The ever-gracious Andy Pettitte listens with a smile as I tell him we were there for his ''horrible'' 1996 Game 1 World Series start, but have loved his work ever since. Andy was taller than I expected.

6. Andy, what opposition batter has given you the most trouble? Very funny reply. He mentioned Alex before he was a Yank, and the unstoppable Edgar Martinez, and Manny Ramirez, who hit it hard everywhere when he was with Boston. But then he shared an embarrassment (at least facetiously, to him): lefty part-time outfielder Larry Bigbie with the Orioles, or “Babe Bigbie,” as he says he sometimes called him. “He’s a lefty; I’m supposed to be able to get him out.” Andy said he thinks he was 11-for-14 off him and, to make matters worse, he faced him once after returning from Houston, and he went 3-for-3. Alex joined in and said he had the most trouble with Pedro Martinez, whom he felt was standing on the mound saying, “I can embarrass you,” and he was right. He had trouble with Clemens, and (ouch) with Curt Schilling.

7. A question about baseball and all the great players not having a chance to appear in the Olympics brought not much wisdom, but angst from both, who each confessed to watching quite a bit. Mr. Zillo offered that he did not want to be quoted, but that it would be incredibly difficult to arrange such a thing during the summer. Alex said he has been psyched to appear for the U.S. in the World Baseball Classic.

8. A young man from Yorktown on his birthday was allowed two questions, though Zillo actually posed the second one. Andy, why did you come back? Andy made it clear that the impetus for all this was a question in the offseason from Brian Cashman. Nothing new here really. He really really enjoyed spending the year with his family. He really did skip last year because he simply did not have the desire to put in all the work required. After a year off, he was ready to go at it again. Andy mentions his wife and kids often, as I’m sure you all know.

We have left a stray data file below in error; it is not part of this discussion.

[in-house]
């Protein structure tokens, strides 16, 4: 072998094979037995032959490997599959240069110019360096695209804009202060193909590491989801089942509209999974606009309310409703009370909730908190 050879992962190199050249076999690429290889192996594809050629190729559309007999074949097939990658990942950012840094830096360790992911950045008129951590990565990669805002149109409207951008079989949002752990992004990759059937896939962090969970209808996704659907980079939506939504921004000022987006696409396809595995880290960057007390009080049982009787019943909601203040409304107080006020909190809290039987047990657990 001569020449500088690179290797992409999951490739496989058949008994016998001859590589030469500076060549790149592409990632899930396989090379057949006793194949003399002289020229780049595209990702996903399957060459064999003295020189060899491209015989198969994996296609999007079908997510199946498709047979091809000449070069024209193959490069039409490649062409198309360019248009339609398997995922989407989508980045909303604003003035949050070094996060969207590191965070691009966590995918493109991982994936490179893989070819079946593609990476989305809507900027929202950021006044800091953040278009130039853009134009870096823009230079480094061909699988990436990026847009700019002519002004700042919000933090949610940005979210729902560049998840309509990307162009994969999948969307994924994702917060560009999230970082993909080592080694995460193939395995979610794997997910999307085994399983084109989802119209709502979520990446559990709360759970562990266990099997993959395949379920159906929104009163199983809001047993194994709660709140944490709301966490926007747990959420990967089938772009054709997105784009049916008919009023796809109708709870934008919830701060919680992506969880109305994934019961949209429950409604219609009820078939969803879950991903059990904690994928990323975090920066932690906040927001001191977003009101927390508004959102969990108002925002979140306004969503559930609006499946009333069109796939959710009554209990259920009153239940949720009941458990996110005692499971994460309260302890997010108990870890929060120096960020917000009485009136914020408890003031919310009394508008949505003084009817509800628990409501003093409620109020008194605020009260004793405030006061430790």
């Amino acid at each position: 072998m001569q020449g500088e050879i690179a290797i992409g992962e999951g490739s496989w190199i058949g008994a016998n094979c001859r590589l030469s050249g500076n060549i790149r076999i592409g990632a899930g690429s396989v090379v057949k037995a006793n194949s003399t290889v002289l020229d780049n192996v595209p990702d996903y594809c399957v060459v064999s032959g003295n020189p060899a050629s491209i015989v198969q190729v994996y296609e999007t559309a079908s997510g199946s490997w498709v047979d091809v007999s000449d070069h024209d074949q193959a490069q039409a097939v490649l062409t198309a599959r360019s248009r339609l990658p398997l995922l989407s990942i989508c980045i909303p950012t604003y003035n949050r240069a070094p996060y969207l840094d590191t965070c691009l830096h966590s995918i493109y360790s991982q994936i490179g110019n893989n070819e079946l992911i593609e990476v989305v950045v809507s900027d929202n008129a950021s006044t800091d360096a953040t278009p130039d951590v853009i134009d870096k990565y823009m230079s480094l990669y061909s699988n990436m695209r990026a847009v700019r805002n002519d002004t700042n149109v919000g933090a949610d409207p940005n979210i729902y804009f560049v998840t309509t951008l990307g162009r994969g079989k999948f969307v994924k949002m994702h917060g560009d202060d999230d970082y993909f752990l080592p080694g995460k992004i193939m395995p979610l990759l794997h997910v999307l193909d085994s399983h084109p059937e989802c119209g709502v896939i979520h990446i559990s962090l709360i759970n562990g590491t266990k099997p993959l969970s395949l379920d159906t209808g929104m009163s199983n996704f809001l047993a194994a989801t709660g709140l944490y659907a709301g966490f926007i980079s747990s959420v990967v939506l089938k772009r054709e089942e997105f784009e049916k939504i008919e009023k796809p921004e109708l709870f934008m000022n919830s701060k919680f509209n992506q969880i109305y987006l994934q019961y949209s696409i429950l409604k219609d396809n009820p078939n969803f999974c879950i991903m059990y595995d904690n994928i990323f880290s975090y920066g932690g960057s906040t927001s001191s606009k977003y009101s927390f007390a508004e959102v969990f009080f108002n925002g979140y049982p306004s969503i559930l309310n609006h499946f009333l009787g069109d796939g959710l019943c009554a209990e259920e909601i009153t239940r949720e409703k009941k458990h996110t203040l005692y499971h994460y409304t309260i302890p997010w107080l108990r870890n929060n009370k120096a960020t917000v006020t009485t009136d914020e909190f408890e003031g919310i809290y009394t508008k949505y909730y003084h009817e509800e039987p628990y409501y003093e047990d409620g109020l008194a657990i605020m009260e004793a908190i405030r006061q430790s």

9. How do you deal with all the pubicity? It’s obviously not easy, though both made light of it. Pretty self-effacing in his own right, Alex said a few times that you learn from mistakes, and that he’s sure he’s made quite a few. With help from Zillo, Andy related a creepy story about when he was trying to decide whether or not to come back a few years ago that a neighbor called about a strange car with occupants that had been parked nearby for three days running. A father of four young girls, the neighbor wanted to call the cops, and Andy said OK. A few nights later the car was back, and one of the passengers actually knocked on his door, catching Andy in his pajamas. They made light of it. I’m sure it can get quite serious, but the session ended on that note, and we all were invited up for group photos.

August 17, 2012, is the 52nd birthday of actor and activist Sean Penn, who many moons ago made a lot of fans by portraying stoner Jeff Spicoli in the delightful movie, Fast Times at Ridgemont High. Having watched a slew of successful games played by the Yanks, the best team in the game, in recent months; shared a several-minute conversation with Alex Rodriguez in the Yankee Stadium outfield a few weeks ago; and witnessed this Q&A in a part of the Stadium I had never visited before, I’m sure you’ll understand when I say my head is literally spinning from my

Fast Times in the Bronx!